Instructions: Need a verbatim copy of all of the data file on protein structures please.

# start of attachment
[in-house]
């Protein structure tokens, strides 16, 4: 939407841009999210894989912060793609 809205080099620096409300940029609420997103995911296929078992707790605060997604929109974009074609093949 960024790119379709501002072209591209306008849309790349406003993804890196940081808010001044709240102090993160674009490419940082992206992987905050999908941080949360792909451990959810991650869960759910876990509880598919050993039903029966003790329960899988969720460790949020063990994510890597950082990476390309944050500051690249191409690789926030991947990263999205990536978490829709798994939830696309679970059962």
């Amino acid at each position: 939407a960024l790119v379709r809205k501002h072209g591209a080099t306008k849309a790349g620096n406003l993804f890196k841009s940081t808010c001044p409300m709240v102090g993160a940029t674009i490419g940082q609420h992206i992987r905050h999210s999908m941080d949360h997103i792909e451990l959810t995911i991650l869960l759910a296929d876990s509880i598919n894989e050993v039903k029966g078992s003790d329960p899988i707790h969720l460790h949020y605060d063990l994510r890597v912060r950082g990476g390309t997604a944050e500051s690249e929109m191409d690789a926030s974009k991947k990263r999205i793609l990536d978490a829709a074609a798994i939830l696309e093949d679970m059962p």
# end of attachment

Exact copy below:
[in-house]
């Protein structure tokens, strides 16, 4: 939407841009999210894989912060793609 809205080099620096409300940029609420997103995911296929078992707790605060997604929109974009074609093949 960024790119379709501002072209591209306008849309790349406003993804890196940081808010001044709240102090993160674009490419940082992206992987905050999908941080949360792909451990959810991650869960759910876990509880598919050993039903029966003790329960899988969720460790949020063990994510890597950082990476390309944050500051690249191409690789926030991947990263999205990536978490829709798994939830696309679970059962």
């Amino acid at each position: 939407a960024l790119v379709r809205k501002h072209g591209a080099t306008k849309a790349g620096n406003l993804f890196k841009s940081t808010c001044p409300m709240v102090g993160a940029t674009i490419g940082q609420h992206i992987r905050h999210s999908m941080d949360h997103i792909e451990l959810t995911i991650l869960l759910a296929d876990s509880i598919n894989e050993v039903k029966g078992s003790d329960p899988i707790h969720l460790h949020y605060d063990l994510r890597v912060r950082g990476g390309t997604a944050e500051s690249e929109m191409d690789a926030s974009k991947k990263r999205i793609l990536d978490a829709a074609a798994i939830l696309e093949d679970m059962p």